This is probably why I find comment threads and many of the attitudes of others a little disturbing.
Not only do I not care very much about what random strangers think of me, I do not think I should care very much about them and what they want to do either. Since random strangers rarely think very much about us to begin with, I regard this benign neglect as a form of kindness where the alternative is busily interfering with one another in potentially harmful ways. It is, I think, a discordant attitude relative to many of my fellow citizens and human beings to be moderately tolerant and patient of their transgressions and opinions for which I disagree.
I do think it is necessary to bring attention to incidents of bigotry or intolerance where they occur. Our modern age of social media makes this extraordinarily easy to have previously isolated communities that could have stewed their views as they had for decades before instead be exposed to the light of day and a position of considerable push back from opposing views showing the potential error of their ways. But the manner of doing so matters a great deal to allowing people who commit these transgressive acts of speech or behavior to learn from these errors, if we think of them as errors. The goal here is to ultimately improve our social environment by having people accept that these displays of intolerance or bigotry or hatred and even violence are not useful to helping themselves prosper and promote whatever genuine values they adhere to in that modern world either. Not to submerge these behaviors and conceal them, but to be rehabilitated in their ways in some respect. Or at least to own up to the behavior in a credible way and move on.
Instead. Our interest, as it is with crime, is generally to punish those who inflame our delicate sensibilities. I have little interest in punishing people for crimes either, seeing our system of laws and jails and prisons conceptually as more suitably based around reducing or preventing future crimes than attaining some balance for those that are already committed. For a serious crime like murder or rape for example, this is to me, impossible as a task to try to use the legal system for explicitly, to balance these scales in a complete manner that the victims will feel made whole again in this way. Meanwhile, for the many, many less serious crimes, it is likely our balance is far too far weighted toward injustice in the penalties we assign already. Putting people in prison to punish them is therefore not a delicate action carefully considered. Neither it seems is a social media pile-on.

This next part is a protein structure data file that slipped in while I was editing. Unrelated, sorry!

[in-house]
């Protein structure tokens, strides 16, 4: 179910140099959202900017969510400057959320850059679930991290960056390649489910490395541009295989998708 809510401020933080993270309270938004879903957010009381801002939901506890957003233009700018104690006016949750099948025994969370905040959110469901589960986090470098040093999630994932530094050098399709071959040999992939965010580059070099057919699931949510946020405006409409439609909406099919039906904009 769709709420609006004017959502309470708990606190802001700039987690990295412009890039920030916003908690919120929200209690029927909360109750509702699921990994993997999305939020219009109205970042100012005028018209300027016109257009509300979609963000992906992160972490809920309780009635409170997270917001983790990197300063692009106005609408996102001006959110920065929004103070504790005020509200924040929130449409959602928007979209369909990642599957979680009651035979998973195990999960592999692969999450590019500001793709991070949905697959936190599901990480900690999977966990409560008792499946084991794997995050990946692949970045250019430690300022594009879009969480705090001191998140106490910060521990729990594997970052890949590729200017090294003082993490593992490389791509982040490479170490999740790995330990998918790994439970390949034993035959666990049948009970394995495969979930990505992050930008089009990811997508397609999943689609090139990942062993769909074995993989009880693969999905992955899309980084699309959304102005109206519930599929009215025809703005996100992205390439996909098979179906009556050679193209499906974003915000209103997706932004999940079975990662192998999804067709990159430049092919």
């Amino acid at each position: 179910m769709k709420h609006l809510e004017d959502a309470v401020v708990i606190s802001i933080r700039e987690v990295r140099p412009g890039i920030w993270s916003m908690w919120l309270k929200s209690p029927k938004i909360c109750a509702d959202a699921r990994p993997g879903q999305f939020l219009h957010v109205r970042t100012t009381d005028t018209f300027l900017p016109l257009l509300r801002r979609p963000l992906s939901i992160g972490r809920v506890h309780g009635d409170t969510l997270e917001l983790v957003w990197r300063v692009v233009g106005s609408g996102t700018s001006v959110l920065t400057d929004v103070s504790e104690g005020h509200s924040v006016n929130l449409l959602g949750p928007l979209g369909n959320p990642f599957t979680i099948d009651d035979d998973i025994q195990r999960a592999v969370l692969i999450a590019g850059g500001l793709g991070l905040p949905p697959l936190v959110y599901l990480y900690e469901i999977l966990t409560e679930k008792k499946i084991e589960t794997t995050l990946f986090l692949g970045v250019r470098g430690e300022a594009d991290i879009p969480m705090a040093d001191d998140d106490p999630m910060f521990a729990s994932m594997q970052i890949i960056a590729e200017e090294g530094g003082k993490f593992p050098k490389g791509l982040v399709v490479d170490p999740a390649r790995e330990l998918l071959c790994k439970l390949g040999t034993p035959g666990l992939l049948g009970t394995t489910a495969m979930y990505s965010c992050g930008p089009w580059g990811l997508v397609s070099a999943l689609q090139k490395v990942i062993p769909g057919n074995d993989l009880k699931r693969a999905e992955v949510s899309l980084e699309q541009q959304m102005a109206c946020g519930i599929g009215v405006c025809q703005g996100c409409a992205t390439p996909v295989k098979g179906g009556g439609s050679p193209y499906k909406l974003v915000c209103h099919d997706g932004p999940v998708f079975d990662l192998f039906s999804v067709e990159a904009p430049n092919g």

The affliction of suffering and pain onto other human beings is something that ought to be undertaken only carefully, without malicious intentions, and with the notion that the effect it will have may be ultimately salutary upon both ourselves as those who must impose it and upon the object of our affliction in the form of an offensive or malicious action undertaken by another human being that requires sanction and attention. Too much is undertaken with the notion that the effect it will have will make us feel better about ourselves and our own (as yet still favored) forms of intolerance and its expressions without thinking carefully about the damage and whether it will have any beneficial effect. Perhaps this is a natural instinct of human beings to meddle in this way, but it is a dangerous instinct if followed too closely in ultimately re-creating the thing we hate and fear.
I would instead suggest a focus like this might be more healthy.
- Attend to instances of suffering inflicted by others. Be aware these exist, even if not all claims will be legitimate or possible to resolve (they may be systemic or interconnected to other issues, or the demands of the suffering may be irrational and impossible to placate). Approach them seriously as matters of serious concern for our attention and interest.
- Seek a manner of redressing those grievances. There are many options besides assuming the worst possible motives of another person or issuing threats of harm to their person (true of both the offender or the offendee). The volume of response doesn't need to go to 11 all the time.
- Cultivate a degree of relative indifference where suffering is not present. Let people be on their way most of the time without accosting them with virulent and aggressive responses. Learn to let some things slide, and pick your battles.